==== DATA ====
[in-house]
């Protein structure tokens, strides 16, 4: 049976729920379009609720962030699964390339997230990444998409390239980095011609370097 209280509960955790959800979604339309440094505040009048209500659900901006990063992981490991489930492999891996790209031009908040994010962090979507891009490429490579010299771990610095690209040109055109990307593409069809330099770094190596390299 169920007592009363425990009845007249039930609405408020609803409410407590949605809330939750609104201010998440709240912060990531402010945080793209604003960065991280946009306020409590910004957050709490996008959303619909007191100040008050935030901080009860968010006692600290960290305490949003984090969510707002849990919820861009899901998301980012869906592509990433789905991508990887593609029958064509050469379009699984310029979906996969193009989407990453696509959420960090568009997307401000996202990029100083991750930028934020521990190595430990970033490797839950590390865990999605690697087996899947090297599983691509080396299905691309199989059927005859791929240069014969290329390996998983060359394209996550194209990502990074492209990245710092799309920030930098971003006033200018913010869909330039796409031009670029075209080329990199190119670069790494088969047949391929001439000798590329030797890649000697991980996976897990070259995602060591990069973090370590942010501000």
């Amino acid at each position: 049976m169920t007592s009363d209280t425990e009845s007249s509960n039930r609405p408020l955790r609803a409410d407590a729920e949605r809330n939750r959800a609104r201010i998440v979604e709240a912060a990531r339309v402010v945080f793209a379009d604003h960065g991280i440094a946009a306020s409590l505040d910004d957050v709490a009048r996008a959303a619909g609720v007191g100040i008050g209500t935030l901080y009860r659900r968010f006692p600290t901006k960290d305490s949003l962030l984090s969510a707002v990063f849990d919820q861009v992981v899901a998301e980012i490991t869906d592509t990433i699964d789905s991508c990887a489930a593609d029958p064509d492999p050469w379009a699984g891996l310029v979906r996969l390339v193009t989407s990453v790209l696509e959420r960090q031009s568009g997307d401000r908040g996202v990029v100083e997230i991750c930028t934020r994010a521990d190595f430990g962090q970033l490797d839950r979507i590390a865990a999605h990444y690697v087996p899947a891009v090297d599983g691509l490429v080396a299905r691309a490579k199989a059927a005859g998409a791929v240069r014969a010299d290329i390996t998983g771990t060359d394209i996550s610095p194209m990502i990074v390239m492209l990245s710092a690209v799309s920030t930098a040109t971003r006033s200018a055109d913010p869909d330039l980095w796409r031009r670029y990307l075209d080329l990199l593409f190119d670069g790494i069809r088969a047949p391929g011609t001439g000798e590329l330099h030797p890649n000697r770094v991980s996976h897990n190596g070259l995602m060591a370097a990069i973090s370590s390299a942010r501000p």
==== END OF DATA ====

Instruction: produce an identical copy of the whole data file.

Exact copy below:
[in-house]
């Protein structure tokens, strides 16, 4: 049976729920379009609720962030699964390339997230990444998409390239980095011609370097 209280509960955790959800979604339309440094505040009048209500659900901006990063992981490991489930492999891996790209031009908040994010962090979507891009490429490579010299771990610095690209040109055109990307593409069809330099770094190596390299 169920007592009363425990009845007249039930609405408020609803409410407590949605809330939750609104201010998440709240912060990531402010945080793209604003960065991280946009306020409590910004957050709490996008959303619909007191100040008050935030901080009860968010006692600290960290305490949003984090969510707002849990919820861009899901998301980012869906592509990433789905991508990887593609029958064509050469379009699984310029979906996969193009989407990453696509959420960090568009997307401000996202990029100083991750930028934020521990190595430990970033490797839950590390865990999605690697087996899947090297599983691509080396299905691309199989059927005859791929240069014969290329390996998983060359394209996550194209990502990074492209990245710092799309920030930098971003006033200018913010869909330039796409031009670029075209080329990199190119670069790494088969047949391929001439000798590329030797890649000697991980996976897990070259995602060591990069973090370590942010501000």
């Amino acid at each position: 049976m169920t007592s009363d209280t425990e009845s007249s509960n039930r609405p408020l955790r609803a409410d407590a729920e949605r809330n939750r959800a609104r201010i998440v979604e709240a912060a990531r339309v402010v945080f793209a379009d604003h960065g991280i440094a946009a306020s409590l505040d910004d957050v709490a009048r996008a959303a619909g609720v007191g100040i008050g209500t935030l901080y009860r659900r968010f006692p600290t901006k960290d305490s949003l962030l984090s969510a707002v990063f849990d919820q861009v992981v899901a998301e980012i490991t869906d592509t990433i699964d789905s991508c990887a489930a593609d029958p064509d492999p050469w379009a699984g891996l310029v979906r996969l390339v193009t989407s990453v790209l696509e959420r960090q031009s568009g997307d401000r908040g996202v990029v100083e997230i991750c930028t934020r994010a521990d190595f430990g962090q970033l490797d839950r979507i590390a865990a999605h990444y690697v087996p899947a891009v090297d599983g691509l490429v080396a299905r691309a490579k199989a059927a005859g998409a791929v240069r014969a010299d290329i390996t998983g771990t060359d394209i996550s610095p194209m990502i990074v390239m492209l990245s710092a690209v799309s920030t930098a040109t971003r006033s200018a055109d913010p869909d330039l980095w796409r031009r670029y990307l075209d080329l990199l593409f190119d670069g790494i069809r088969a047949p391929g011609t001439g000798e590329l330099h030797p890649n000697r770094v991980s996976h897990n190596g070259l995602m060591a370097a990069i973090s370590s390299a942010r501000p």